Characterization of Polymeric, Porous Membranes: UF/MF & Solute Rejection MeasurementsMicrofiltration (MF) and ultrafiltration (UF) are processes that allow for the physical separation and retention of particles passing through the membrane. With a complex network of pores, small molecules are driven by forces such as pressure, concentration, and thermal gradients, while allowing for the retention of larger molecules within. The two most common methods that are applied to MF and UF are dead-end and cross-flow filtration. Dead-end filtration allows all of the feed solution to pass straight through, resulting in a layer of build-up on the surface of the membrane, while cross-flow filtrationcreates a pressure gradient as fluid flows tangentially across the membrane surface. The latter prevents solute build-up and reduces the overall amount of fouling and need for cleaning. Depending on the composition of the solution and degree of separation needed, MF and UF can also be used as pre-treatment options.
With a pore size of approximately 0.1-10 μm and a molecular weight cut-off range of 0.2-0.08μ, microfiltration membranes are able to remove larger contaminants and even some viruses from a feed stream. In terms of solute rejection, MF is typically measured via gas permeation (i.e. using bubble points or gas-liquid porosimetry). With these larger pore sizes, MF is commonly used in applications such as beverage sterilization, wastewater treatment, and oil separation.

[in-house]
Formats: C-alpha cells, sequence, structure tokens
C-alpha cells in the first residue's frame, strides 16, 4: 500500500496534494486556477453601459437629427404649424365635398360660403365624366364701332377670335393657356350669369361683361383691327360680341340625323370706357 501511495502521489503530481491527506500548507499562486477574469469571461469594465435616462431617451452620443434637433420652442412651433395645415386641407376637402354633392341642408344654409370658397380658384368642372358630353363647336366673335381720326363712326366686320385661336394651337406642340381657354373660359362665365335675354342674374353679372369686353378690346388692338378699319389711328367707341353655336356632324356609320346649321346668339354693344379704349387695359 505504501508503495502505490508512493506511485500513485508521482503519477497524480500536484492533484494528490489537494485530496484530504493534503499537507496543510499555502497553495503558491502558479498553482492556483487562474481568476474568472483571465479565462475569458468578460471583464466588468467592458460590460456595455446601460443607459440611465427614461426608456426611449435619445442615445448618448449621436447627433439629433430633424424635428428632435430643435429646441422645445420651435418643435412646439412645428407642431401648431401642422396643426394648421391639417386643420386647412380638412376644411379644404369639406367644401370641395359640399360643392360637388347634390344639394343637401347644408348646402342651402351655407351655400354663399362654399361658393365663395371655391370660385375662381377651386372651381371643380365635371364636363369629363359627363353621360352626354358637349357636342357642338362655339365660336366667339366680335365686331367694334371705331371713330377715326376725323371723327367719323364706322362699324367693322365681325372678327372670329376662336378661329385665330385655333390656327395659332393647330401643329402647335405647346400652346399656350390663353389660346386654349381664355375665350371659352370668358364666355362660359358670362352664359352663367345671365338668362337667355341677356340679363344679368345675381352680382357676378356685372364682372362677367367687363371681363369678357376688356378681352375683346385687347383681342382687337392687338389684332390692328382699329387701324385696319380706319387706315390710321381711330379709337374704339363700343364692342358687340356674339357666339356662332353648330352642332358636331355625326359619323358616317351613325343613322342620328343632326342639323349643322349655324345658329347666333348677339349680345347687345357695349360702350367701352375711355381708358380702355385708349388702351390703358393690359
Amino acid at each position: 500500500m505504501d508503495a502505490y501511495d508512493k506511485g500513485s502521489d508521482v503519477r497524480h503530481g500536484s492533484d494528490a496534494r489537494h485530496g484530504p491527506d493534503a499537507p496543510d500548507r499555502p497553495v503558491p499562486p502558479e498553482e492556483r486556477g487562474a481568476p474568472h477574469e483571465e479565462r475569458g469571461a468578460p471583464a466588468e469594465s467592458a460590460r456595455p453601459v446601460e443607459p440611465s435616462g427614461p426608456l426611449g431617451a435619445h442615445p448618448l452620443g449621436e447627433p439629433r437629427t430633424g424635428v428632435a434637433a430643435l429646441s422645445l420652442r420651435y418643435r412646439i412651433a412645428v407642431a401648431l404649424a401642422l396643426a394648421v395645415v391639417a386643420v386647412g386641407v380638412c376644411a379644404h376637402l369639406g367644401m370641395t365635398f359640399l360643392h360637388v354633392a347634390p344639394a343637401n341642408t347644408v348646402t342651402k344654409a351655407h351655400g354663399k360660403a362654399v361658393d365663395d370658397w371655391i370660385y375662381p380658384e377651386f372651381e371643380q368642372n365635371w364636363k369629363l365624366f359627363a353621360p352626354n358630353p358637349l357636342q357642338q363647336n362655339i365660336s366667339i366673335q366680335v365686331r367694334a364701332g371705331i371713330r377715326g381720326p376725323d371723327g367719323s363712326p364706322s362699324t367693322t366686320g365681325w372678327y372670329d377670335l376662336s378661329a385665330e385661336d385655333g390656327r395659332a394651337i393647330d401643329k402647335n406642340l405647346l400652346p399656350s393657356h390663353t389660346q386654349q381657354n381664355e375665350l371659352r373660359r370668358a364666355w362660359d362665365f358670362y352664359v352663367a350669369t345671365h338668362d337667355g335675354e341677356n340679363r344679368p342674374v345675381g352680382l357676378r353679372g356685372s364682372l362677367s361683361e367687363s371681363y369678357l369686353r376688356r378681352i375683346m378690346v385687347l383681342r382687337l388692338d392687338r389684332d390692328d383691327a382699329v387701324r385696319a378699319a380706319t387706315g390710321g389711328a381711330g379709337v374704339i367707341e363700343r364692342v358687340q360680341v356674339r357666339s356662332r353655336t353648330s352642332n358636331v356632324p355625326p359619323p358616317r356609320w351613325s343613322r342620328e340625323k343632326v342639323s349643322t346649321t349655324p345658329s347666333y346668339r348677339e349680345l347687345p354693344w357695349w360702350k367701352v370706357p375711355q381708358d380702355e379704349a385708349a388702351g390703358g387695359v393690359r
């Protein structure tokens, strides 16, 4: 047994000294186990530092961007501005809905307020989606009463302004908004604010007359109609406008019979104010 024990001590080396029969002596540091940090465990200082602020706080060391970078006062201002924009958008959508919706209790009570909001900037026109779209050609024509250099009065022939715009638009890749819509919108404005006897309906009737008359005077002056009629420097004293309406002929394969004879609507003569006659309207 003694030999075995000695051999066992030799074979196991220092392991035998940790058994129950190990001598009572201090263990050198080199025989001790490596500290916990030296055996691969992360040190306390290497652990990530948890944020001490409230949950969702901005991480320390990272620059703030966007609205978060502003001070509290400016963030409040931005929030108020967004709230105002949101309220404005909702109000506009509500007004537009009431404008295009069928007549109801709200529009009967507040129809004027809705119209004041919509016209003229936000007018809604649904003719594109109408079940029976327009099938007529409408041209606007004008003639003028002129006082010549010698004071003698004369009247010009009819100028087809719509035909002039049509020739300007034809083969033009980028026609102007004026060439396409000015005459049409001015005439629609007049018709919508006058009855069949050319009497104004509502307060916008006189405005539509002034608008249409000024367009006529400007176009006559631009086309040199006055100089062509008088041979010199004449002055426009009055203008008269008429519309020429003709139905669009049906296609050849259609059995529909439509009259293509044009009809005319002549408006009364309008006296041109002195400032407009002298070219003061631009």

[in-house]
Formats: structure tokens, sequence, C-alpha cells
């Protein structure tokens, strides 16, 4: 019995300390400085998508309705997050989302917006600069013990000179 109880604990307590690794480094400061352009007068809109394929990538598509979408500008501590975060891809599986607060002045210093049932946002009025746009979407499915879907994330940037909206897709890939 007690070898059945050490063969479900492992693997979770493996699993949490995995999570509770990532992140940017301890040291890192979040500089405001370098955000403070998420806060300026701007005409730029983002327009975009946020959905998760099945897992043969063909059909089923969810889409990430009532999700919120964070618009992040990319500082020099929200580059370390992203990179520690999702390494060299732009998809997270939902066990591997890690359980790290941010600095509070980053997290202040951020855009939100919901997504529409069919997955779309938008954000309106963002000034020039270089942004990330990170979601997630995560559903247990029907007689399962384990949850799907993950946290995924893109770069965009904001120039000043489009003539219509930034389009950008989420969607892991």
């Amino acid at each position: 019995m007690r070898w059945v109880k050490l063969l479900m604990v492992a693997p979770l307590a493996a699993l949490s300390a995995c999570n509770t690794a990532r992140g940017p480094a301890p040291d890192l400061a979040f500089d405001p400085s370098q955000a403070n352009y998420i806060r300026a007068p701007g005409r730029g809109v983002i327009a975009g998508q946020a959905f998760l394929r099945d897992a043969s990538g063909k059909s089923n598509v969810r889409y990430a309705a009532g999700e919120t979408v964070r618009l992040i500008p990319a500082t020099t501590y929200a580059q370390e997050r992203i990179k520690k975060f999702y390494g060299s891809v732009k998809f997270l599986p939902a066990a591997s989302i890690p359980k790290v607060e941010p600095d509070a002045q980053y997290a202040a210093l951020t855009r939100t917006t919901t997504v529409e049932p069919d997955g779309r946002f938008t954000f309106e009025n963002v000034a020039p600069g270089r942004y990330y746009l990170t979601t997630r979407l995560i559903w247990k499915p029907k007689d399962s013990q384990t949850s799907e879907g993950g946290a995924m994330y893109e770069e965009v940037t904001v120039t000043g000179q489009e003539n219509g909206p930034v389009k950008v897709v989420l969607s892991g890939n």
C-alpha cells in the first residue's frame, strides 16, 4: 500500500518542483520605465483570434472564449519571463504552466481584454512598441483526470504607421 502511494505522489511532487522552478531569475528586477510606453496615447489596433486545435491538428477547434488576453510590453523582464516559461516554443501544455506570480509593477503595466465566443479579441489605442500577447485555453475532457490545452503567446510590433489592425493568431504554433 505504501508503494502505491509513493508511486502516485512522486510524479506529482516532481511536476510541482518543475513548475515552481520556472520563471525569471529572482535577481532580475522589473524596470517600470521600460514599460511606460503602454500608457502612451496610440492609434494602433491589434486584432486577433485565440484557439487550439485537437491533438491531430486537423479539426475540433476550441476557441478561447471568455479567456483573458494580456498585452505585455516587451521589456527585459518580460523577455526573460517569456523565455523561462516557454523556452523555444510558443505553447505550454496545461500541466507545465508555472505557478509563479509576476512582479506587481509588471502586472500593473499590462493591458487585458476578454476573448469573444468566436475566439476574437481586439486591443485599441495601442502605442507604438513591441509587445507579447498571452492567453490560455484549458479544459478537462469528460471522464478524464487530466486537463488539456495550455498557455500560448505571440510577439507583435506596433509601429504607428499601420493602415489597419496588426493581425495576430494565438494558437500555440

Ultrafiltration membranes have a slightly smaller pore size range of 0.001-0.1μm, and a molecular weight cut-off range of 1k-500k Da. Theypossessa higher overall retention rate when compared to MF membranes, which allows for further rejection of all viruses, macromolecules, and proteins. Regarding solute rejection, UF can be measured by passing molecules with a known molecular weight through the membrane (i.e. using markers such as polyethylene glycol or dextran). This type of filtration is most applicable for separation in the food and dairy industries, biotech, pharmaceutical, as well as in the automotive industry for cathodic paint recovery.
- Definition of a Membrane
- Membrane Materials: Organic vs. Inorganic
- Pressure-Driven Membrane Filtration Processes
- Concentration Polarization in Pressure-Driven Processes
- Degrees of Membrane Separation
- Flux Behavior in Membrane Processes